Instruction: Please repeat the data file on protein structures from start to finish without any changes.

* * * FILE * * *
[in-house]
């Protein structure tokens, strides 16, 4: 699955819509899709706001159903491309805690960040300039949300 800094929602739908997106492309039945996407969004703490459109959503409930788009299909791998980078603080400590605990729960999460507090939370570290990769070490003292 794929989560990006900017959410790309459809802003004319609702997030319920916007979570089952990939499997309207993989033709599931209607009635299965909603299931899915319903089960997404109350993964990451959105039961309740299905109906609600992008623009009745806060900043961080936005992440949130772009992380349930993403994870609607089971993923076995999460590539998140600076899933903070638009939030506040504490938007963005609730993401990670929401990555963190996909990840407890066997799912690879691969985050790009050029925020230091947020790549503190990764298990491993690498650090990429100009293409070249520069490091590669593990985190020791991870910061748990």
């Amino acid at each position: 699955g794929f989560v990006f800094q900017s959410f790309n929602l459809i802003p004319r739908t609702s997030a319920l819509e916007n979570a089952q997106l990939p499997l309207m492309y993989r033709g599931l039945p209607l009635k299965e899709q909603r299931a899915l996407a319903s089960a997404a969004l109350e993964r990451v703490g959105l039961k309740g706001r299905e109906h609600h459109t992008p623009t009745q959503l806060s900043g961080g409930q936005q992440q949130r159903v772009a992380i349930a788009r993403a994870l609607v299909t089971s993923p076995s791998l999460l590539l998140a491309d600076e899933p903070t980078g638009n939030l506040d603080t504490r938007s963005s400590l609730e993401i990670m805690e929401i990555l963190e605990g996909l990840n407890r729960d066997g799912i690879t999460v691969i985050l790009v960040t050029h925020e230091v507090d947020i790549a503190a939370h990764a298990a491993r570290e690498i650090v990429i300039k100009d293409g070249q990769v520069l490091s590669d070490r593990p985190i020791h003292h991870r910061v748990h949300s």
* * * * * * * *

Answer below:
[in-house]
């Protein structure tokens, strides 16, 4: 699955819509899709706001159903491309805690960040300039949300 800094929602739908997106492309039945996407969004703490459109959503409930788009299909791998980078603080400590605990729960999460507090939370570290990769070490003292 794929989560990006900017959410790309459809802003004319609702997030319920916007979570089952990939499997309207993989033709599931209607009635299965909603299931899915319903089960997404109350993964990451959105039961309740299905109906609600992008623009009745806060900043961080936005992440949130772009992380349930993403994870609607089971993923076995999460590539998140600076899933903070638009939030506040504490938007963005609730993401990670929401990555963190996909990840407890066997799912690879691969985050790009050029925020230091947020790549503190990764298990491993690498650090990429100009293409070249520069490091590669593990985190020791991870910061748990």
């Amino acid at each position: 699955g794929f989560v990006f800094q900017s959410f790309n929602l459809i802003p004319r739908t609702s997030a319920l819509e916007n979570a089952q997106l990939p499997l309207m492309y993989r033709g599931l039945p209607l009635k299965e899709q909603r299931a899915l996407a319903s089960a997404a969004l109350e993964r990451v703490g959105l039961k309740g706001r299905e109906h609600h459109t992008p623009t009745q959503l806060s900043g961080g409930q936005q992440q949130r159903v772009a992380i349930a788009r993403a994870l609607v299909t089971s993923p076995s791998l999460l590539l998140a491309d600076e899933p903070t980078g638009n939030l506040d603080t504490r938007s963005s400590l609730e993401i990670m805690e929401i990555l963190e605990g996909l990840n407890r729960d066997g799912i690879t999460v691969i985050l790009v960040t050029h925020e230091v507090d947020i790549a503190a939370h990764a298990a491993r570290e690498i650090v990429i300039k100009d293409g070249q990769v520069l490091s590669d070490r593990p985190i020791h003292h991870r910061v748990h949300s």